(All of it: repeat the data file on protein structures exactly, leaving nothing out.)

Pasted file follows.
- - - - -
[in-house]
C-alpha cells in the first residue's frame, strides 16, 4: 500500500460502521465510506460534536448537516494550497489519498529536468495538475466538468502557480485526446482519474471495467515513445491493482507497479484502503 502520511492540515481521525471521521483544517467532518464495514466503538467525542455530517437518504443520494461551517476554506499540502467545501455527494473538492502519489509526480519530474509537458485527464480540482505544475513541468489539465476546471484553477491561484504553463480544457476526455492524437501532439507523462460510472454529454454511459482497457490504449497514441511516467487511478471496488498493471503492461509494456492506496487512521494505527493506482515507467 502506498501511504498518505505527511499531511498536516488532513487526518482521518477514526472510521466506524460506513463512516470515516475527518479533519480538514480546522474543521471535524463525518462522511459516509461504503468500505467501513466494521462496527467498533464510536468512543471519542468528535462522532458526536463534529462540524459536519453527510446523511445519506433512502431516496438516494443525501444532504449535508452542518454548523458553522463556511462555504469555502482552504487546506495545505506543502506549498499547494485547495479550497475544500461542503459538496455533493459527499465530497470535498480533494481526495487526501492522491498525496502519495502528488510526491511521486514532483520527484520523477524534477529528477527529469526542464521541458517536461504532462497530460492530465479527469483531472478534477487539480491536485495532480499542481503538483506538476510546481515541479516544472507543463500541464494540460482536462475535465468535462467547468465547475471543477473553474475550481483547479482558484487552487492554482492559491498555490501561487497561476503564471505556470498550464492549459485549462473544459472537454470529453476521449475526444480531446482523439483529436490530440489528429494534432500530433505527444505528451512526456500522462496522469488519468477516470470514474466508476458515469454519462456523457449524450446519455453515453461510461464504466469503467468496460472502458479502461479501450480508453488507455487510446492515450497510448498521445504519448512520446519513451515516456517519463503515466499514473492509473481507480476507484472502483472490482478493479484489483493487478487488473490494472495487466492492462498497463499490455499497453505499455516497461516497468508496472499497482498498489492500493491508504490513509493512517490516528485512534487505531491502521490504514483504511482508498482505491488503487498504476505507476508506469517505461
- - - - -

[in-house]
C-alpha cells in the first residue's frame, strides 16, 4: 500500500460502521465510506460534536448537516494550497489519498529536468495538475466538468502557480485526446482519474471495467515513445491493482507497479484502503 502520511492540515481521525471521521483544517467532518464495514466503538467525542455530517437518504443520494461551517476554506499540502467545501455527494473538492502519489509526480519530474509537458485527464480540482505544475513541468489539465476546471484553477491561484504553463480544457476526455492524437501532439507523462460510472454529454454511459482497457490504449497514441511516467487511478471496488498493471503492461509494456492506496487512521494505527493506482515507467 502506498501511504498518505505527511499531511498536516488532513487526518482521518477514526472510521466506524460506513463512516470515516475527518479533519480538514480546522474543521471535524463525518462522511459516509461504503468500505467501513466494521462496527467498533464510536468512543471519542468528535462522532458526536463534529462540524459536519453527510446523511445519506433512502431516496438516494443525501444532504449535508452542518454548523458553522463556511462555504469555502482552504487546506495545505506543502506549498499547494485547495479550497475544500461542503459538496455533493459527499465530497470535498480533494481526495487526501492522491498525496502519495502528488510526491511521486514532483520527484520523477524534477529528477527529469526542464521541458517536461504532462497530460492530465479527469483531472478534477487539480491536485495532480499542481503538483506538476510546481515541479516544472507543463500541464494540460482536462475535465468535462467547468465547475471543477473553474475550481483547479482558484487552487492554482492559491498555490501561487497561476503564471505556470498550464492549459485549462473544459472537454470529453476521449475526444480531446482523439483529436490530440489528429494534432500530433505527444505528451512526456500522462496522469488519468477516470470514474466508476458515469454519462456523457449524450446519455453515453461510461464504466469503467468496460472502458479502461479501450480508453488507455487510446492515450497510448498521445504519448512520446519513451515516456517519463503515466499514473492509473481507480476507484472502483472490482478493479484489483493487478487488473490494472495487466492492462498497463499490455499497453505499455516497461516497468508496472499497482498498489492500493491508504490513509493512517490516528485512534487505531491502521490504514483504511482508498482505491488503487498504476505507476508506469517505461